Reading Time: 3 minutes
According to a recent study, 82% of garment workers said their income fell since the pandemic hit. Nearly 52% said they are saving less than what they were saving before the pandemic, while 77% said it was difficult to feed everyone in their households.
“The global supply chain is detrimental to workers’ rights”, remarked Dr Sanchita Banerjee Saxena while presenting findings of a new study on Bangladeshi garment workers in a webinar “Covid-19 experience: Workers’ perspective” on 30 September 2020. The webinar was organised by Mapped in Bangladesh (MiB) project of Centre for Entrepreneurship Development (CED), BRAC University. The project has also recently developed a digital map of the export-oriented ready-made garment factories in Bangladesh to encourage transparency and accountability in the sector.
Dr Saxena, the executive director of the Subir and Malini Chowdhury Center for Bangladesh Studies at the University of California, Berkeley, presented the findings of the research survey which she conducted jointly with Dr Atonu Rabbani, associate scientist of BRAC James P Grant School of Public Health and Md Faizul Islam, research and M&E associate, CED of BRAC University.
The data of the study titled “The Impact of Covid-19 on the lives of workers in the Bangladesh garment industry” was collected from a total of 1,038 garment workers over phone calls from June 30 to July 13, 2020.
Among the 906 workers who were still employed in February 2020, 140 reported that their current employers were laying off workers since March 2020 after the pandemic broke out in Bangladesh. A total of 70% of the workers said they were very worried or somewhat worried about workers in their factories who had lost or might lose their jobs. Approximately 92% said they had to cut back expenses to afford essential items.
The presentation also reflected workers’ perception of risks due to COVID-19, and precautionary measures that factories had taken to stop the spread of the virus among workers. Approximately, 87% of the respondents said their factory has introduced precautions including distributing protective equipment (91%), encouraging more hygiene measures (77%), sending wor/kers with symptoms home (66%), and encouraging physical distancing between workers (75%). However, 59% felt that they were likely to get infected by the virus in their factory, whereas 29% thought they could get infected in their homes. About 90% of the workers said they did not receive any support from the government during the pandemic. When asked about preferred forms of support from the government, they mentioned cash support (70%), quality healthcare facilities (58%), job security (53%), and food support (45%).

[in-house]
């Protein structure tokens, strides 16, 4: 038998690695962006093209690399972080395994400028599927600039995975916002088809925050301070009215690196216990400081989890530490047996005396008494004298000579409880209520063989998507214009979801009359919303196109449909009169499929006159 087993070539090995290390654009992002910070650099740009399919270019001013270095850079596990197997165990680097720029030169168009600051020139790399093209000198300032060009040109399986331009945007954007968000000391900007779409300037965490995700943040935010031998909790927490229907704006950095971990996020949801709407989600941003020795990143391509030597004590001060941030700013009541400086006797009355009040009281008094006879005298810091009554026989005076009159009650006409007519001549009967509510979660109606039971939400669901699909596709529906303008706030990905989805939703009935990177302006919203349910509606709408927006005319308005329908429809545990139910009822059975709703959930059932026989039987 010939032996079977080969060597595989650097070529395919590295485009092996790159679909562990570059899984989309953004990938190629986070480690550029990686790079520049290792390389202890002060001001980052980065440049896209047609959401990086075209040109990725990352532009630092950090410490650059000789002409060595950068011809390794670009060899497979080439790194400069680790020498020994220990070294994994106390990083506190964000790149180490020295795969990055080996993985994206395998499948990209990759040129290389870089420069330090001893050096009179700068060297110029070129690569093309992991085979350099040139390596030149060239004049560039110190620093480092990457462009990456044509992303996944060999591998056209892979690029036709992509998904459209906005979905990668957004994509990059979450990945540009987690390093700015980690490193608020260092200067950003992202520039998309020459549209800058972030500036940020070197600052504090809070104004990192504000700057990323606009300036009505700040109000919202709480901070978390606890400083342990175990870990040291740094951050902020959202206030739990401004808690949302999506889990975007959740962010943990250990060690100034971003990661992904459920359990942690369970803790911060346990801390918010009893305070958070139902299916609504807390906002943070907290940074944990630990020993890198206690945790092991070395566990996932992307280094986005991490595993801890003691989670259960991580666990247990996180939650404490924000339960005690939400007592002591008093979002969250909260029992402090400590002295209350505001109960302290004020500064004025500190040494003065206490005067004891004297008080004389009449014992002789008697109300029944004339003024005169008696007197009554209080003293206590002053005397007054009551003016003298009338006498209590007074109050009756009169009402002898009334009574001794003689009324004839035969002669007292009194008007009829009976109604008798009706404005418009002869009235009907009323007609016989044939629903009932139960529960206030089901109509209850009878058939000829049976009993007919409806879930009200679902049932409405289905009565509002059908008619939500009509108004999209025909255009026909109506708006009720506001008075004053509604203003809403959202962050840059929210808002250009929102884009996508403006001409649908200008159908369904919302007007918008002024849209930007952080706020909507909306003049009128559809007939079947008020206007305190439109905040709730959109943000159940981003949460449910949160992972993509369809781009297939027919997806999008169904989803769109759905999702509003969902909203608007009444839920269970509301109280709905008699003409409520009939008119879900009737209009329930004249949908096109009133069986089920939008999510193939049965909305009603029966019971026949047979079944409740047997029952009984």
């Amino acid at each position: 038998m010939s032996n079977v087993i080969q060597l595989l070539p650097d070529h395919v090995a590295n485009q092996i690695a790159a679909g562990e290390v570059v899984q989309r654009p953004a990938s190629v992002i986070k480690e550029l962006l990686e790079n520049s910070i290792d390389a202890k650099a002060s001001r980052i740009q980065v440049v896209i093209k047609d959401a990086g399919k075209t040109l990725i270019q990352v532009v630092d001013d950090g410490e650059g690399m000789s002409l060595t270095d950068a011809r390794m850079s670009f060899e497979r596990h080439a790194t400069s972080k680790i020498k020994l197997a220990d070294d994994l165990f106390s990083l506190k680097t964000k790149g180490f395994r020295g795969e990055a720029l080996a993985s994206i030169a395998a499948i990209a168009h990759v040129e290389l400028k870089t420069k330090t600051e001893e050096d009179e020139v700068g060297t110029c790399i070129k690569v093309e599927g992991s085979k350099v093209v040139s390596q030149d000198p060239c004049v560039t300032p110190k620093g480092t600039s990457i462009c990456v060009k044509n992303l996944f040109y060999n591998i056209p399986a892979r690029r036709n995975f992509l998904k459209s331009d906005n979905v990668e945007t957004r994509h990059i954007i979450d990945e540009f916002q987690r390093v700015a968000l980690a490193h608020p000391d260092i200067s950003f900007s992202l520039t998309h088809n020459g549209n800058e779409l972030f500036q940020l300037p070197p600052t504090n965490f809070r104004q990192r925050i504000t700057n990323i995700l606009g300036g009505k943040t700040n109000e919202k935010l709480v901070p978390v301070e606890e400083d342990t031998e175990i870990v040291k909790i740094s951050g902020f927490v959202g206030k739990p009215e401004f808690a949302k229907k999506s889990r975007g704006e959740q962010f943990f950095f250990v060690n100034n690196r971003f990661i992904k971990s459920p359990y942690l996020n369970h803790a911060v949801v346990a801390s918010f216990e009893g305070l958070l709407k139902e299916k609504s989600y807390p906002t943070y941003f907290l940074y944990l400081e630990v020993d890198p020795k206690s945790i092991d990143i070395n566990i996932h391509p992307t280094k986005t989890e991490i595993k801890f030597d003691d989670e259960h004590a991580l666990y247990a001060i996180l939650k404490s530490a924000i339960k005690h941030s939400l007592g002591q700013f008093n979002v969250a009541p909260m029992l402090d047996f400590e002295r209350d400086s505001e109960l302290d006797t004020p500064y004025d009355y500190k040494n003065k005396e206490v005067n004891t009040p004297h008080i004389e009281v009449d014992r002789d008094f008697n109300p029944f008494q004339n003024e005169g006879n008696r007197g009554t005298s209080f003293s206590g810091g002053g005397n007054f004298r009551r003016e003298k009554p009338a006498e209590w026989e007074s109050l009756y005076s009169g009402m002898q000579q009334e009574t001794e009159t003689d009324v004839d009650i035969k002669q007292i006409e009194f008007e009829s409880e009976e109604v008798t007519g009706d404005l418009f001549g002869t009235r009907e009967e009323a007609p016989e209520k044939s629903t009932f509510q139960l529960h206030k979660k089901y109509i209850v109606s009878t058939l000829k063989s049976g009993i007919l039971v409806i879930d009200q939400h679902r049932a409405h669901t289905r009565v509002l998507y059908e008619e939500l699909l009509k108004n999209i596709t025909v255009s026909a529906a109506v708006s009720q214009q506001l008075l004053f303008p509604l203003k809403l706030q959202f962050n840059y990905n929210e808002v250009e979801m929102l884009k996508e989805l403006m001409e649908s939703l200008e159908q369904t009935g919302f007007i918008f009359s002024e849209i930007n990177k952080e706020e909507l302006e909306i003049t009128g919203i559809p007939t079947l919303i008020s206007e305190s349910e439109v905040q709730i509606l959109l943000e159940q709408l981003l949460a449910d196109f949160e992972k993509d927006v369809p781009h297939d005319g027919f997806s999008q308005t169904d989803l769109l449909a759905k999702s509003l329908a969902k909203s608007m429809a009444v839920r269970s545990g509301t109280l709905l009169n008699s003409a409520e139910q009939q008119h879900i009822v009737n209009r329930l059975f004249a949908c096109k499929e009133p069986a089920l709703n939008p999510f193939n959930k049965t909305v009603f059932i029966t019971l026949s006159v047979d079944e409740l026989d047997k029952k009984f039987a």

Begum Monnujan Sufian, chief guest of the webinar and state minister at the Ministry of Labour and Employment, appreciated the research collaboration and spoke on the initiatives that the government has taken – including stimulus packages, formation of crisis committees, telemedicine service for workers, and health and safety guide in cooperation with ILO.
The special guests of the webinar were Professor Dr Wahiduddin Mahmud, economist and former advisor of the caretaker government of Bangladesh and Dr Rubana Huq, president of Bangladesh Garment Manufacturers and Exporters Association (BGMEA). Dr Mahmud said that the garment sector of Bangladesh is born to export, thus the way the shocks of the pandemic are being absorbed by our industry would be different from other parts of the world. Dr Rubana Huq said due to the cancellations of orders of many brands, Bangladesh has been facing huge adversities. These brands have to be held responsible for this. Ms Taslima Akhter, coordinator of Bangladesh Garment Workers Solidarity, stated that workers have become one of the most vulnerable groups as a result of the pandemic. They continue to live in fear of getting laid off from their jobs.
In his concluding remark, the chair of the webinar, Professor Dr Rahim B Talukdar, team leader of MiB and advisor at CED, BRAC University, stated that in an effort to take care of the garment industry, all the stakeholders must work together. The event was moderated by Syed Hasibuddin Hussain, project manager of MiB.
While this study and the evidence it generated help us understand the real impact of COVID-19, discussions such as these can bring together various stakeholders to leverage further research, advocacy, and collaboration. We hope to keep up the momentum to better protect the lives of garment workers in Bangladesh.
Sadril Shajahan is a research associate; Md Abdullah Al Kaium is a senior manager for communications and knowledge management; Faria Ahmad is a senior manager for research and knowledge management at Centre for Entrepreneurship Development, BRAC University.
Photo credit: Mapped in Bangladesh